When you choose an unsecured loan, the bank actually holds nothing of yours as security. If you happen to default on your loan payments, all the bank can do is try to get you to catch up with your payments, or retain a debt collector to get their money back from you. They can't come after your assets.
Is the loan fixed or variable rate?
Some banks offer both fixed rate car loans and variable rate car loans. You should find that the variable rate offered is usually cheaper than the fixed rate.
However, while the variable rate might be cheaper now, it can and will fluctuate with the market. This means your repayments can increase if the rates go up. Your payments may also come down if the rates start to fall.
By comparison, a fixed rate loan might be initially a bit higher than the variable rate, but you have the certainty that your repayments won't change throughout the loan term. If the rates are likely to increase over the next few years, you could find that your fixed rate ends up being lower than the resulting variable rate.
What is the loan term?
There are some lenders out there offering lower rates for longer loan terms. For example, if you agree to extend your loan term up to seven years instead of taking out a 5 year loan, you could find that your interest rate drops a little.
Don't automatically assume that a lower rate will mean a cheaper car loan. It's important to work out your total cost over the entire loan to be sure you're getting the best deal.
Is the loan full doc or low doc?
If your loan application shows that you have a stable employment history and you can show payslips to verify your income, you're likely to qualify for a low interest rate car loan.
However, if you're self-employed and you can't verify your income with payslips or tax returns, it's likely you'll pay a slightly higher rate. This is because many self-employed people opt for low doc car loans instead. These types of loans let you verify your income with a signed declaration, rather than producing two years' worth of financial documentation.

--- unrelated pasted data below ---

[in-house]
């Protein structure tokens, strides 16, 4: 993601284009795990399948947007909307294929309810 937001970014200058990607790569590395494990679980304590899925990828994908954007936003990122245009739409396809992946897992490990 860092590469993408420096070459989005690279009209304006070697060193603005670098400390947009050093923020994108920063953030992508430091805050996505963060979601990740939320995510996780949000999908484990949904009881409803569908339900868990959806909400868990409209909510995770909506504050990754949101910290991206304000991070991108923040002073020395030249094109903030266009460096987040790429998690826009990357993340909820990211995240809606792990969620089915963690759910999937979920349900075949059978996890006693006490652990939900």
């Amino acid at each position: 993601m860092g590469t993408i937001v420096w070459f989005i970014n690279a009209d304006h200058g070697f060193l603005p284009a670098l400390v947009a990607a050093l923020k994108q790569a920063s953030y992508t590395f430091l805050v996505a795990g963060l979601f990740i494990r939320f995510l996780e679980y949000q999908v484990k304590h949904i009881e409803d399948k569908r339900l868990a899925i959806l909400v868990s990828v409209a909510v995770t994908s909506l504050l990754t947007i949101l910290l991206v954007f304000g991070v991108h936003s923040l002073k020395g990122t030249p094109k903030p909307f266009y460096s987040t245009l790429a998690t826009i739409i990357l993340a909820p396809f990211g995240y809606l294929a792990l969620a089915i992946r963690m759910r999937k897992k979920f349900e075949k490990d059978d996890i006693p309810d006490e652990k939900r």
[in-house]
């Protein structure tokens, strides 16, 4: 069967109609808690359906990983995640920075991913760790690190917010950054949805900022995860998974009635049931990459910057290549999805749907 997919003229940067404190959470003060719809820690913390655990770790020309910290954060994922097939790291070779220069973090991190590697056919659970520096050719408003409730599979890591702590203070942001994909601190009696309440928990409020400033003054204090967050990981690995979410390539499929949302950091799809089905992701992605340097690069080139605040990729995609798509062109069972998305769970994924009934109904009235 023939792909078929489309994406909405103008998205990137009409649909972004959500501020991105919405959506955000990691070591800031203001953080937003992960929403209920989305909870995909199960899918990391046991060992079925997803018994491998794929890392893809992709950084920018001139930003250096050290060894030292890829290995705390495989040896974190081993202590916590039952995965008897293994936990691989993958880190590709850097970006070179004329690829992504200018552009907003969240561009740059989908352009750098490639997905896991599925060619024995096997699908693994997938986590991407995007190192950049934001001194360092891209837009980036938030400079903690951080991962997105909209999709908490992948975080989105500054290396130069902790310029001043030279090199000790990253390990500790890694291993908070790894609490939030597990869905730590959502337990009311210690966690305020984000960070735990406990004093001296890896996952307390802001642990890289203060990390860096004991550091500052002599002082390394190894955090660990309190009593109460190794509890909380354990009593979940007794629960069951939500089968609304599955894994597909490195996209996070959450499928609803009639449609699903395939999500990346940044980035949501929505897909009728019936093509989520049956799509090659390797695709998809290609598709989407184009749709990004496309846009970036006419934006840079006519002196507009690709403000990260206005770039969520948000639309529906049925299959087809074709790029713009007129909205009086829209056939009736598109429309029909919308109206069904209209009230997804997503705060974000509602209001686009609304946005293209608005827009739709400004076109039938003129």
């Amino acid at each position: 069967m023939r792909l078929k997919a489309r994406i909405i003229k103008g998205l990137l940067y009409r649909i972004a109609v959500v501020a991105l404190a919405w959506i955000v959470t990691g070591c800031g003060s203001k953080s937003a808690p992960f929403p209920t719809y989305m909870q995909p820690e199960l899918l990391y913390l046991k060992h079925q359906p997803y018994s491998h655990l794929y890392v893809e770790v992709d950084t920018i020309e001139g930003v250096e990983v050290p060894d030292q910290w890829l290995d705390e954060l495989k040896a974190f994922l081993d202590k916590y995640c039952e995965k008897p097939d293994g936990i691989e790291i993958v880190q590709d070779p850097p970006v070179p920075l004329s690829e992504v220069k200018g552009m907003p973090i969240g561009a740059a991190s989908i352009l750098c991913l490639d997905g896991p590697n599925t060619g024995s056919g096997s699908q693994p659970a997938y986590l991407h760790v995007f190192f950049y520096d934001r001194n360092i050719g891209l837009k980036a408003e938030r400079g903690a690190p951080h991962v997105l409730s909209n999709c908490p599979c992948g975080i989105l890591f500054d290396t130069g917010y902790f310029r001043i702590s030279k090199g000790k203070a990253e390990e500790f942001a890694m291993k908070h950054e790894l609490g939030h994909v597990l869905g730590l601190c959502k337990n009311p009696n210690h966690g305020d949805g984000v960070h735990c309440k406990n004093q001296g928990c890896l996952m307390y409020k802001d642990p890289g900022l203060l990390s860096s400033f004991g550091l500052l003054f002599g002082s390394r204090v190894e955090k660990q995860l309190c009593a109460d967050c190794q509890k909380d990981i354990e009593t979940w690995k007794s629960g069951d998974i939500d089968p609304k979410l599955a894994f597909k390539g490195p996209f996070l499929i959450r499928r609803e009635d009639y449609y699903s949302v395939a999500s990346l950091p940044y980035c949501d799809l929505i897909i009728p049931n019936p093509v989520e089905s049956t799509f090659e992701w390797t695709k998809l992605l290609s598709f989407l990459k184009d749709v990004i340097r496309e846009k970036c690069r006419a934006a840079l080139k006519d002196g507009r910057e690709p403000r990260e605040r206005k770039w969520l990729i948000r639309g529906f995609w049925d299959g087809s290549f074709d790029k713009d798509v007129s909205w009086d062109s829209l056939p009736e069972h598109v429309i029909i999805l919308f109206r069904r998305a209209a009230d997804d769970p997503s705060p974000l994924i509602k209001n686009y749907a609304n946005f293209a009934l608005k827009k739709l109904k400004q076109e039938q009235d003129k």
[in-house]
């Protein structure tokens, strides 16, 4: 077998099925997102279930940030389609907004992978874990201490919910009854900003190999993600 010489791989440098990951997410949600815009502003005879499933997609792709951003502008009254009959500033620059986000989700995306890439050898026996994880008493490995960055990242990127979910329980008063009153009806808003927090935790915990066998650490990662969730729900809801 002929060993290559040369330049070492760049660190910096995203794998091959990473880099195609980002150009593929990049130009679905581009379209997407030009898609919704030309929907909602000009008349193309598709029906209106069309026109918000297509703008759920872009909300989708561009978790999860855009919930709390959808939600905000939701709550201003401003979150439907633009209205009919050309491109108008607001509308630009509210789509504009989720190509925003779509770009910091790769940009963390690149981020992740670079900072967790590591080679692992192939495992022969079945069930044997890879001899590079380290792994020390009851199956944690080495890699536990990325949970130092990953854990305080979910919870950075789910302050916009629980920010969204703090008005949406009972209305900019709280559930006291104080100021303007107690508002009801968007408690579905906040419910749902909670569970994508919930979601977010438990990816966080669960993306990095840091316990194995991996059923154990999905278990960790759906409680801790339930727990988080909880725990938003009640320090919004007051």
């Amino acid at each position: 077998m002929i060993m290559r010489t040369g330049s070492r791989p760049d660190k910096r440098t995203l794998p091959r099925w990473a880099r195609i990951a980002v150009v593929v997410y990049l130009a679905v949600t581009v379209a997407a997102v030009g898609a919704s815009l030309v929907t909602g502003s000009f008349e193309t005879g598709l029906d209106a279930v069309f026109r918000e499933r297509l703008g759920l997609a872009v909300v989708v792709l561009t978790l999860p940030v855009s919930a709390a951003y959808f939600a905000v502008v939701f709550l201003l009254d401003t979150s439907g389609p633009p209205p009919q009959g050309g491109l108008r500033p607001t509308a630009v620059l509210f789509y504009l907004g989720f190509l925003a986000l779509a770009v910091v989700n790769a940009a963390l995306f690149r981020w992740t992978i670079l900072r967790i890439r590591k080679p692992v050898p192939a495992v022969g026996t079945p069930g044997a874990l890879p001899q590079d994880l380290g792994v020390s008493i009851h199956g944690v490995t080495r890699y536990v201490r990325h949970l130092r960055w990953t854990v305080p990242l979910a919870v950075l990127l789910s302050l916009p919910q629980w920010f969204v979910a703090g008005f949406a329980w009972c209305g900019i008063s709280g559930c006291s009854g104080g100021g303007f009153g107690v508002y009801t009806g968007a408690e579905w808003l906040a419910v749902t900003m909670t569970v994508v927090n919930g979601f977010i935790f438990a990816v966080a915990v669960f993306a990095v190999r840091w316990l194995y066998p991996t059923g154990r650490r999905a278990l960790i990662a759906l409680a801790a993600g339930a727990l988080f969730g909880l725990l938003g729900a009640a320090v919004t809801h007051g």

As the lender is taking a risk and trusting your declared income amount, they set the interest rate based on the higher risk accordingly. There are plenty of low doc car loan lenders out there, so you can still negotiate and shop around between them to ensure you're getting the best deal for your situation.
What is your credit history like?
If you've seen a really low interest rate car loan advertised, but you have a bad credit history, it's likely you won't qualify for those really good rates. If your credit report shows defaults on other debts or court judgements, you probably won't qualify for a regular personal loan. In fact, most of the traditional banks may not accept an application from a borrower with bad credit.
Instead, you may be limited to specialist lenders. There are still lenders out there willing to extend loans to customers with poor credit history, but the interest rates they charge will be much higher than the ones you see advertised at your bank.
It's still possible to shop around and compare the rates available between non-conforming lenders. While you won't get a cheap rate, you'll still get the best rate available for your financial situation.
Are there any additional extras that come with the loan?
Some lenders will include extras on top of your loan repayment. These might include loan insurance premium payments, where you're paying for a policy that covers you in the event you can't keep up with repayments. This can increase the amount you have to pay each month, but doesn't actually go towards your car loan balance at all. It's up to you whether you want to insure your loan or not.
What are the brokerage fees that are charged?
If you're getting your car loan through a broker or through the finance officer at the car dealership, you might also be expected to pay brokerage fees on top of other finance fees. With some brokers, this can be as much as 4% of the amount you're borrowing.
Always check what fees are being charged on your loan and wherever possible, ask for them to be reduced. If the broker or finance officer won't reduce them, shop around elsewhere for a better deal. When considering low interest car loans, remember to compare your options before you apply.